A federal judge says the Environmental Protection Agency over stepped it's boundaries.
The judge said the EPA infringed on the authority given to state regulators by federal clean water and surface mining acts.
Many here in Eastern Kentucky are hoping this ruling will allow more mining permits to be granted while others say even more regulation is needed.
The EPA has been tightening regulations through the past year on how surface mining operations dispose of their waste.
Dozens of mining permits were held up in the Appalachian region due to these regulations, but now a federal judge has ruled that the EPA has over stepped their legal bounds.
"We've been fighting the EPA tooth and nail for years now, and finally the courts are saying you are right. The EPA has out stepped it's authority, and they should issue these permits," said Congressman Hal Rogers.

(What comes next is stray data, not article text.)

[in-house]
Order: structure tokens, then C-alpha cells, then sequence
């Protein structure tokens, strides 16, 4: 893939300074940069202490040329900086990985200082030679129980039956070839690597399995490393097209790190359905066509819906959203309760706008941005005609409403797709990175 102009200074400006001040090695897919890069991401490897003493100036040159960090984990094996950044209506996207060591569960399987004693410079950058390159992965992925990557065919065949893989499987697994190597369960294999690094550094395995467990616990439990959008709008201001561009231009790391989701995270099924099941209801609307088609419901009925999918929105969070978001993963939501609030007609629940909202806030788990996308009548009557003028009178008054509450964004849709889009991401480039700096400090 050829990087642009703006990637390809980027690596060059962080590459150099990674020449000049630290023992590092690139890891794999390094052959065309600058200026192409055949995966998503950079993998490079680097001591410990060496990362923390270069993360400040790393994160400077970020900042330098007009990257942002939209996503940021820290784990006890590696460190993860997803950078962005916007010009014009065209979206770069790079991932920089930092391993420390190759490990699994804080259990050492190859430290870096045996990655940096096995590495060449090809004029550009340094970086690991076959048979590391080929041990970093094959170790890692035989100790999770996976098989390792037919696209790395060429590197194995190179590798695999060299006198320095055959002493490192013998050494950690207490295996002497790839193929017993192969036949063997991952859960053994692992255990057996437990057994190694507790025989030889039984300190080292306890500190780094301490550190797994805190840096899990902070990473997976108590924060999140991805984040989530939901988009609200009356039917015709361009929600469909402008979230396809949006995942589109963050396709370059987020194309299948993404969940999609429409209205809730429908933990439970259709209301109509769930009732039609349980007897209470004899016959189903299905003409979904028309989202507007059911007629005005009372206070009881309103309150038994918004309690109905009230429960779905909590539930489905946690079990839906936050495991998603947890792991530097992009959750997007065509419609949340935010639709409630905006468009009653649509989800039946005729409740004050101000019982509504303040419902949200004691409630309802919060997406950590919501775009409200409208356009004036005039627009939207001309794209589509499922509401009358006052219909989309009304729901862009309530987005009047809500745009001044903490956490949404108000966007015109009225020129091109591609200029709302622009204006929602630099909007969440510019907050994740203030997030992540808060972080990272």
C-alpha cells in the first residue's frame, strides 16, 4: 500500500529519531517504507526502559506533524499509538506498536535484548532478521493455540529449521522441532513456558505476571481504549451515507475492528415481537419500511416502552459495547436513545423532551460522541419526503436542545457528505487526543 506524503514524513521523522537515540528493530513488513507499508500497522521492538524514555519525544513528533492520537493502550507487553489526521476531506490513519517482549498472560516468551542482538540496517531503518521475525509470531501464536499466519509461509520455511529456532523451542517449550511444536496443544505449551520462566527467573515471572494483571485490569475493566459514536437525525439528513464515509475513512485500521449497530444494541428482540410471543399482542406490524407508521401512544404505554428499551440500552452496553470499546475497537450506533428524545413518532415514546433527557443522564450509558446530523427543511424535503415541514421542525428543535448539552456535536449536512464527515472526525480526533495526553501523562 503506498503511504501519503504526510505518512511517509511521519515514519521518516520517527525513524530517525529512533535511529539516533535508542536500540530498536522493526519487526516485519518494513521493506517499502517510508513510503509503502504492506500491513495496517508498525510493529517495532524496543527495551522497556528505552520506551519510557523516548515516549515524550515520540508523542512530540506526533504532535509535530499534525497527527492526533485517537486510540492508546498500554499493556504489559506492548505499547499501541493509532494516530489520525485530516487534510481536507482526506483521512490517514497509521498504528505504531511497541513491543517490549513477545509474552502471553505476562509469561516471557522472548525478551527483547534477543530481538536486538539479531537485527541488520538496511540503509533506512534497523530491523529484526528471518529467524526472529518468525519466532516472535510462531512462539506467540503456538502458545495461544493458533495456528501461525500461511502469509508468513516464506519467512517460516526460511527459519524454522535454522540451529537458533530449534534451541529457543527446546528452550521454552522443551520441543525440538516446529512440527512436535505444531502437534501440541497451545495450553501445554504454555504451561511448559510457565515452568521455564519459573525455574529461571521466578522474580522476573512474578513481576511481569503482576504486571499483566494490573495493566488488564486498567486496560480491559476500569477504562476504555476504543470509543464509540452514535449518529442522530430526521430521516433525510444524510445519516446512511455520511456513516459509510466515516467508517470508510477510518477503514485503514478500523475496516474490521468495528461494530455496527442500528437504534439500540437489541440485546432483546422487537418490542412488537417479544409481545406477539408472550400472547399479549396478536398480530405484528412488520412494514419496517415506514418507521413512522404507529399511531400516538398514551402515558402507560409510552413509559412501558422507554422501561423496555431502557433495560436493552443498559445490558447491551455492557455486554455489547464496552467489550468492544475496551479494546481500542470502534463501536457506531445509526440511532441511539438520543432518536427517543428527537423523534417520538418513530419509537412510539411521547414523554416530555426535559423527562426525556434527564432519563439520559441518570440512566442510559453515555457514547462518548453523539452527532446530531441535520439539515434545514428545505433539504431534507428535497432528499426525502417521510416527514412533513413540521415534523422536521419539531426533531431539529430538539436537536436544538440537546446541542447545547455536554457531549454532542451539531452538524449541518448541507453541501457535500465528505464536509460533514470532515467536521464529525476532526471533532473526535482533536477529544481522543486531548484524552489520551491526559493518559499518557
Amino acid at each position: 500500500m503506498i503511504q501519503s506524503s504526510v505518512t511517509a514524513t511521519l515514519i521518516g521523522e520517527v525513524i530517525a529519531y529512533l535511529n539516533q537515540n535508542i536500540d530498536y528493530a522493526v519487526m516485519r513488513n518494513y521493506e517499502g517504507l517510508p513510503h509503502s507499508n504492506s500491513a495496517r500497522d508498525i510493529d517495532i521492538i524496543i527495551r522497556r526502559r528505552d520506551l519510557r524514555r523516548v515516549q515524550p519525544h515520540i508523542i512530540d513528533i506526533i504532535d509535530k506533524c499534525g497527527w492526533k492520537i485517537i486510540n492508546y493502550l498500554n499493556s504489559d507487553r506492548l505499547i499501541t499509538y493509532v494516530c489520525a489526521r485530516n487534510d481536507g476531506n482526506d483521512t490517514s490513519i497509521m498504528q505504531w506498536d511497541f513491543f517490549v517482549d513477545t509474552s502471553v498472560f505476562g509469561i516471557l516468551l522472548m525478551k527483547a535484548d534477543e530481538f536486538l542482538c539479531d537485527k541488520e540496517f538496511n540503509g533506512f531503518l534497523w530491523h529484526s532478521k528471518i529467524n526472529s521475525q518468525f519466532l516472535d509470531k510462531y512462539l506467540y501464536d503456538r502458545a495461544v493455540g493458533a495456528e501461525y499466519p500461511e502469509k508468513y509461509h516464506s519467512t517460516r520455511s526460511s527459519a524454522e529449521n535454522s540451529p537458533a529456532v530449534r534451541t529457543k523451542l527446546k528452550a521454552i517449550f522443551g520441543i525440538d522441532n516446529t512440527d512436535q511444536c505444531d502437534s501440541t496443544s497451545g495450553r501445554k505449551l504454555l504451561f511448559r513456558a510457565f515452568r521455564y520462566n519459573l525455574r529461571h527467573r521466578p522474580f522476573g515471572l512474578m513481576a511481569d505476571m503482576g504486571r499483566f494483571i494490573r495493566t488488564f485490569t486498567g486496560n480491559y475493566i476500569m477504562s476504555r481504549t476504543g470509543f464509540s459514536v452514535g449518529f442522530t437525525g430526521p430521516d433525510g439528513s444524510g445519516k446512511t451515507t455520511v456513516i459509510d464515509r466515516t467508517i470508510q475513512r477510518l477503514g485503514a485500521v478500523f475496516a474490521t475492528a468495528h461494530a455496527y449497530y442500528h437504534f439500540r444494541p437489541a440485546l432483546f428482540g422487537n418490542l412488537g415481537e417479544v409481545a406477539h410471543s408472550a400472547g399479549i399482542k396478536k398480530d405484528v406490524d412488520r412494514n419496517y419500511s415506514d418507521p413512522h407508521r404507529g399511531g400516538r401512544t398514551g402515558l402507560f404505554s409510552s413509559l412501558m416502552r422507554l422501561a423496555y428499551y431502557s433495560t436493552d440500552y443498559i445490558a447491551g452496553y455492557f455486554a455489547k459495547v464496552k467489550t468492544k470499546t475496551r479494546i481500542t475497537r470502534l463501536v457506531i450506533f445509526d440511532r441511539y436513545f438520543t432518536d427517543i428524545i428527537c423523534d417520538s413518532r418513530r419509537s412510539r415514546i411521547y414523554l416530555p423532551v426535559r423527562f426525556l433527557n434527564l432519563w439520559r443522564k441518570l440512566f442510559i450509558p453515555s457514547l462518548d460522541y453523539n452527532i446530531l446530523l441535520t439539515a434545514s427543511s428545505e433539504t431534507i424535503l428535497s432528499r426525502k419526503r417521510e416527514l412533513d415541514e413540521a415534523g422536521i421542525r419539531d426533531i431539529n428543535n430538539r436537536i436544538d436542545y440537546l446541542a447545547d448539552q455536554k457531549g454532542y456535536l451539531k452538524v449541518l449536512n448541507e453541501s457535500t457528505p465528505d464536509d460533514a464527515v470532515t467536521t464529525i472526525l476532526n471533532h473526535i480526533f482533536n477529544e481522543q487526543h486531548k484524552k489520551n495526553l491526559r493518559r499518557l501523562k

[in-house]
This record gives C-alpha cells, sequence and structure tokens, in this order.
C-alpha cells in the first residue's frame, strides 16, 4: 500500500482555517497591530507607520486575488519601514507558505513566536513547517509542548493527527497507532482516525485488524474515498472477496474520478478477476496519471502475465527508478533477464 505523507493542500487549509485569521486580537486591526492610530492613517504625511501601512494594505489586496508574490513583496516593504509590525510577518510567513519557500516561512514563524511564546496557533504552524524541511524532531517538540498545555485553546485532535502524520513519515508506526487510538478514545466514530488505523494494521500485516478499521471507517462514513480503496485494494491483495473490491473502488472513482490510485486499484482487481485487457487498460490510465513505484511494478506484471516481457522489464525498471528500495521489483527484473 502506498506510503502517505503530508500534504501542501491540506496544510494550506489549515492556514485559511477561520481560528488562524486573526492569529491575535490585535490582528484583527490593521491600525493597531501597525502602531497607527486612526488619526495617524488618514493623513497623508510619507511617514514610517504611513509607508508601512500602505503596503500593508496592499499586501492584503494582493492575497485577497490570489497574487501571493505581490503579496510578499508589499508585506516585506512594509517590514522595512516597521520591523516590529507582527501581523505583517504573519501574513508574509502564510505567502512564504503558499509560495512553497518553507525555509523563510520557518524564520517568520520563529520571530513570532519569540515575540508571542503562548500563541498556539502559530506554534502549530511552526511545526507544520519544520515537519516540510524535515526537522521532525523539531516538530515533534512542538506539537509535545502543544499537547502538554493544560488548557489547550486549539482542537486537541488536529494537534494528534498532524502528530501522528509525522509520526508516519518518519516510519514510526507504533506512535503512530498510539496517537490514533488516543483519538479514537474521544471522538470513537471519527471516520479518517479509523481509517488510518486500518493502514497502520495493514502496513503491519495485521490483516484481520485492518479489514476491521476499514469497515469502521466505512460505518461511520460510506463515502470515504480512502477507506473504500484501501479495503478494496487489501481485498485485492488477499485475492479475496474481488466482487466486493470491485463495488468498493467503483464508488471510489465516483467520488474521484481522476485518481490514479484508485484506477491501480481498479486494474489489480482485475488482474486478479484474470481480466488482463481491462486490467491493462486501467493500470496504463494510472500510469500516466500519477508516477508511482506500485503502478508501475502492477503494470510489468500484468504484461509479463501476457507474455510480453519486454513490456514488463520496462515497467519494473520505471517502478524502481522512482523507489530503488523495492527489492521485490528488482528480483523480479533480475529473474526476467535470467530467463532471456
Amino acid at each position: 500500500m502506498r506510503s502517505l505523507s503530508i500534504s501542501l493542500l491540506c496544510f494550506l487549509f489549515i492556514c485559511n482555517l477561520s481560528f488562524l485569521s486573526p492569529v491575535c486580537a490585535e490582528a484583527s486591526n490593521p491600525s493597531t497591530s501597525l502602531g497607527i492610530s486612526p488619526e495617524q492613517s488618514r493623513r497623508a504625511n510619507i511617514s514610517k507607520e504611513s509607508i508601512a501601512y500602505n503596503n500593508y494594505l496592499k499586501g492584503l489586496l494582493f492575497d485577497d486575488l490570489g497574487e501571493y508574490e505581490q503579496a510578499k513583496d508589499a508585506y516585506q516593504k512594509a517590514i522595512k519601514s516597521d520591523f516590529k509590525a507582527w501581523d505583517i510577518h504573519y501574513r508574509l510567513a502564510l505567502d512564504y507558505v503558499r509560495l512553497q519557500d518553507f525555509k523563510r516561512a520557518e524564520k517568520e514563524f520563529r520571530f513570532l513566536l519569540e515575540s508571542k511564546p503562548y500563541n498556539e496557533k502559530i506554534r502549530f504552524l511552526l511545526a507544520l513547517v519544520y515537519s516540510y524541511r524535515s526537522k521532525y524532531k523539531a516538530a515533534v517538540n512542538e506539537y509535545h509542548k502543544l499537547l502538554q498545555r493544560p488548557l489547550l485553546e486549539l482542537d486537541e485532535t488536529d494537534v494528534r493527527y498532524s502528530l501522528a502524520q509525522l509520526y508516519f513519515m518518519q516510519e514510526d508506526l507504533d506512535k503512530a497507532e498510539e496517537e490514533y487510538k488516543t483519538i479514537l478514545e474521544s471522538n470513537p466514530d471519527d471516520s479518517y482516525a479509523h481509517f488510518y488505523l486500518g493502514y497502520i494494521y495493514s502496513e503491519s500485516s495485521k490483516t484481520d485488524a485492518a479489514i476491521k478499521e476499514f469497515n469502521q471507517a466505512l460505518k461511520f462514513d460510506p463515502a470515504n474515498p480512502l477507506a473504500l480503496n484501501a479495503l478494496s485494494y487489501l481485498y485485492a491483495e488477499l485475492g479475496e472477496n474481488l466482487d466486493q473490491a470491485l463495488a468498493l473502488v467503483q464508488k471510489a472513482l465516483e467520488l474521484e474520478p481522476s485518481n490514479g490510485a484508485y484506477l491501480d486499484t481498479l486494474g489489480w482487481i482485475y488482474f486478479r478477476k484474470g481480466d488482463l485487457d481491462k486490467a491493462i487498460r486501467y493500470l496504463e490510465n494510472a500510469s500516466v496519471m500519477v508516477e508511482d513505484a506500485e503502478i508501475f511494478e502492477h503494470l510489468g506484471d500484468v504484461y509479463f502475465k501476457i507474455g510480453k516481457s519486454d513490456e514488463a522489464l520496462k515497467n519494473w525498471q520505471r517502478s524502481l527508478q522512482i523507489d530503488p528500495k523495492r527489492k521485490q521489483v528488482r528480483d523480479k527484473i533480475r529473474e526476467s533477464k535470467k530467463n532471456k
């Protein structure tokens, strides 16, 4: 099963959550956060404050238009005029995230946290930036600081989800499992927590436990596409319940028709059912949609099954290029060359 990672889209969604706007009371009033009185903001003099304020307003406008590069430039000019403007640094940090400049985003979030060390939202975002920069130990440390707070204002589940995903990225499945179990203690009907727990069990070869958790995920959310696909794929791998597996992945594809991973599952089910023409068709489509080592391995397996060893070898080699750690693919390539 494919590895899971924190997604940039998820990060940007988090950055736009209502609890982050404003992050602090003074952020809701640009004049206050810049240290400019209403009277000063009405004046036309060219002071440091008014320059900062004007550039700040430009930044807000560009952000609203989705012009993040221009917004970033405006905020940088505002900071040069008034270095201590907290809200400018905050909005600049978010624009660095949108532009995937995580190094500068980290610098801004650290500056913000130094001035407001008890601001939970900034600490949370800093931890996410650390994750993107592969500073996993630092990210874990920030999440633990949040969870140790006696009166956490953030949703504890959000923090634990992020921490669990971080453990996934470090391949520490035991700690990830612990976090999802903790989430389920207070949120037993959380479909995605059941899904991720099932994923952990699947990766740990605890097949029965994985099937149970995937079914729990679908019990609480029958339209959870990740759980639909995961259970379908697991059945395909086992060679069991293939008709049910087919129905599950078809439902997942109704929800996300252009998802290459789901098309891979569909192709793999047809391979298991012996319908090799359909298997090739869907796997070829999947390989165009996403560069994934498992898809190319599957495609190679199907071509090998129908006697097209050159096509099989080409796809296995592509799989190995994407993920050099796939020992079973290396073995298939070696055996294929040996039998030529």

The ruling says the EPA infringed on the authority given to state regulators.
Rick Handshoe with Kentuckians for the Commonwealth says he does not agree with the ruling, and that there is not enough regulation for surface mining operations.
"This is a health issue, and it's killing the future of the area. They can mine, but they have to do it properly," said Handshoe.
He says his stream is contaminated due to surface mine waste, and he wonders if he should stay in the community he calls home.
"What we are left with when they mine and move out, we are still left with poison water," said Handshoe.
While Congressman Rogers agrees that there needs to be reasonable efforts to protect the water, he says the judge clearly states the EPA went too far, and that they need to grant these permits.
Rogers hopes this ruling will help put more miners back to work.
The EPA did not return our phone calls for comment. They can appeal, but there is no word yet if they will do so.
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